Hydropower, or hydroelectricity, is expected to remain the world’s largest source of renewable electricity generation and play a critical role in decarbonising the power system and improving system flexibility.Read more
Run-of-river hydropower plants harness energy for electricity production mainly from the available flow of the river. These plants may include short-term storage or "pondage", allowing for some hourly or daily flexibility but they usually have substantial seasonal and yearly variations.
Reservoir hydropower plants rely on stored water in a reservoir. This provides the flexibility to generate electricity on demand and reduces dependence on the variability of inflows. Very large reservoirs can retain months or even years of average inflows and can also provide flood protection and irrigation services.
Pumped storage plants use water that is pumped from a lower reservoir into an upper reservoir when electricity supply exceeds demand or can be generated at low cost. When demand exceeds instantaneous electricity generation and electricity has a high value, water is released to flow back from the upper reservoir through turbines to generate electricity. Pumped storage currently represents the overwhelming majority of on-grid electricity storage.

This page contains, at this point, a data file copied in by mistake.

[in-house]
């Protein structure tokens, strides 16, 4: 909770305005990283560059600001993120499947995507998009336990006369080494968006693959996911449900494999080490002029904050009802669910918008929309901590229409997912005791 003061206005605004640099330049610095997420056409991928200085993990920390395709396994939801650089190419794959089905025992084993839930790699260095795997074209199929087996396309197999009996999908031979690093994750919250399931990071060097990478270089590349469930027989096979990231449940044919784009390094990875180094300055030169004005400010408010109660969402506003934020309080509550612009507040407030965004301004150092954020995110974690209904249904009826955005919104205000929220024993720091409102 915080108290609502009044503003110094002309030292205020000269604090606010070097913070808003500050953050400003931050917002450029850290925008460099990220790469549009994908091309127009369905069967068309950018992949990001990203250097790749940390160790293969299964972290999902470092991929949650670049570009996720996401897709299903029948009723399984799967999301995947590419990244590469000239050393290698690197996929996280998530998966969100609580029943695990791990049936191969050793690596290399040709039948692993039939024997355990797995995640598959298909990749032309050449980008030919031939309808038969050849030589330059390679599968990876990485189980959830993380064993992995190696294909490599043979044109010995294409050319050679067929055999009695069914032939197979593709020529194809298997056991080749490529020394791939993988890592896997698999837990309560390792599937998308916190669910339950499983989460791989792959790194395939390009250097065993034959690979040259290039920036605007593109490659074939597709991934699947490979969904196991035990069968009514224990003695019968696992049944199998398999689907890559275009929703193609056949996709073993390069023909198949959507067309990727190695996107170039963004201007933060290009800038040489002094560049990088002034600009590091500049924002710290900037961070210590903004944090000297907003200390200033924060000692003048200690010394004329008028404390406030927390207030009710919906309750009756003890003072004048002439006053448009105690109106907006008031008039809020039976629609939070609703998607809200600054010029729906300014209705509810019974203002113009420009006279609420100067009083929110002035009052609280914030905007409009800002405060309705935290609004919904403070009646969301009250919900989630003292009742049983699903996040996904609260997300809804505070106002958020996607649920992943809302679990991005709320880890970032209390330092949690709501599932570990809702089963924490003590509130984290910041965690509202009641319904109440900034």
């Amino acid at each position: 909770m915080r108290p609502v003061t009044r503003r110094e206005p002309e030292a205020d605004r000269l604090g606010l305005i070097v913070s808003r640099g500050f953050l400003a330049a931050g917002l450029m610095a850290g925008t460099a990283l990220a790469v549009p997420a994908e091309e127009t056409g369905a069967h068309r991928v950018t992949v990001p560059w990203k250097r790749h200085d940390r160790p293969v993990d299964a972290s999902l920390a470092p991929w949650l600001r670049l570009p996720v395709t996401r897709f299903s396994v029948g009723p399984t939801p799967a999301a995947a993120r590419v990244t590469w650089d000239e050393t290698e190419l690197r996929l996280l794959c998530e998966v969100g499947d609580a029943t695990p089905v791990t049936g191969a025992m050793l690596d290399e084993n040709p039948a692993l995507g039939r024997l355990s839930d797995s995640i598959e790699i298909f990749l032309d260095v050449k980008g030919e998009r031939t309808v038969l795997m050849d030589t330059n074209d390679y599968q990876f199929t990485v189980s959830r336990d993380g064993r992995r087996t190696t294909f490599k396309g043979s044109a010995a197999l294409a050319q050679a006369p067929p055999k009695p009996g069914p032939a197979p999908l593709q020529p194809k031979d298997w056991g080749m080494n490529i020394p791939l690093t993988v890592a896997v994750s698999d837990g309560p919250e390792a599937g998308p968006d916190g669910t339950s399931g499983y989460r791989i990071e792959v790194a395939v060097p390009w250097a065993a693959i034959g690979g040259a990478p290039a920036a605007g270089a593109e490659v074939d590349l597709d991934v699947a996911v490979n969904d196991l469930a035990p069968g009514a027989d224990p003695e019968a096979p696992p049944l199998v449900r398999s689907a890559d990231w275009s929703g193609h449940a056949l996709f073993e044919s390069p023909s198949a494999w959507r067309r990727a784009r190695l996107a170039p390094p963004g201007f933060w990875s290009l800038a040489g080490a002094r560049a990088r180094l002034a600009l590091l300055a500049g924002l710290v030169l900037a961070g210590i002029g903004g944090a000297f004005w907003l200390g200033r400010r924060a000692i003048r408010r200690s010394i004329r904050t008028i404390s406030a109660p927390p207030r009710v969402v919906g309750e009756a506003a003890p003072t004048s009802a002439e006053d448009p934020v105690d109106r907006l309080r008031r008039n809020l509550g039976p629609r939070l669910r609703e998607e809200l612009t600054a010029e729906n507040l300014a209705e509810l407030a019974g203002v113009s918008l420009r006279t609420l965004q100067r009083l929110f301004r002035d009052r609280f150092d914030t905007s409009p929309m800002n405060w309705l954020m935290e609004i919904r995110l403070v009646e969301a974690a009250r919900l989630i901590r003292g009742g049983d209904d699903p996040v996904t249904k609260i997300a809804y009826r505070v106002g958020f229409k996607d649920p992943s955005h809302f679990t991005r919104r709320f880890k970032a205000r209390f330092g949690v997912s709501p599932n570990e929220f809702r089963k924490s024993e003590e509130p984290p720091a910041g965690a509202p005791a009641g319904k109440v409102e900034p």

Last updated Dec 12, 2022
Hydropower generation in the Net Zero Scenario, 2010-2030Open
Due to droughts, hydropower generation decreased in 2021 for the first time in two decades, despite relatively high capacity growth
In the Net Zero Emissions by 2050 Scenario, hydropower maintains an average annual generation growth rate of about 3% in 2022-2030 to provide approximately 5 700 TWh of electricity per year. In the last five years the growth rate was just one-third of what is required, signalling a need for significantly stronger efforts, especially to streamline permitting and ensure project sustainability.
Global net hydropower capacity additions by region, 1991-2030Open
Without major policy changes, global hydropower expansion is expected to slow down this decade
The IEA is providing the world’s first detailed forecasts to 2030 for three types of hydropower: reservoir, run-of-river and pumped storage plants. Reservoir hydropower plants account for half of net hydropower additions through 2030 in our forecast. Pumped storage hydropower plants represent 30% of net hydropower additions through 2030 in our forecast. Run-of-river hydropower remains the smallest growth segment because it includes many small-scale projects below 10 MW.
Share of cumulative power capacity by technology, 2010-2027Open
Solar PV claims the most installed power capacity worldwide by 2027, surpassing coal, natural gas and hydropower
Overall renewable electricity generation is expected to increase almost 60% to reach over 12 400 TWh, with hydropower remaining the primary source of renewable electricity generation throughout the forecast period even though its capacity expands less than that of wind and solar PV.
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Hydropwer is the largest source of renewable electricity in the world and it is particularly suited to providing system flexibility. The Hydropower TCP is a global platform for advancing hydropower technology, encouraging the sustainable use of water resources for the development and management of hydropower.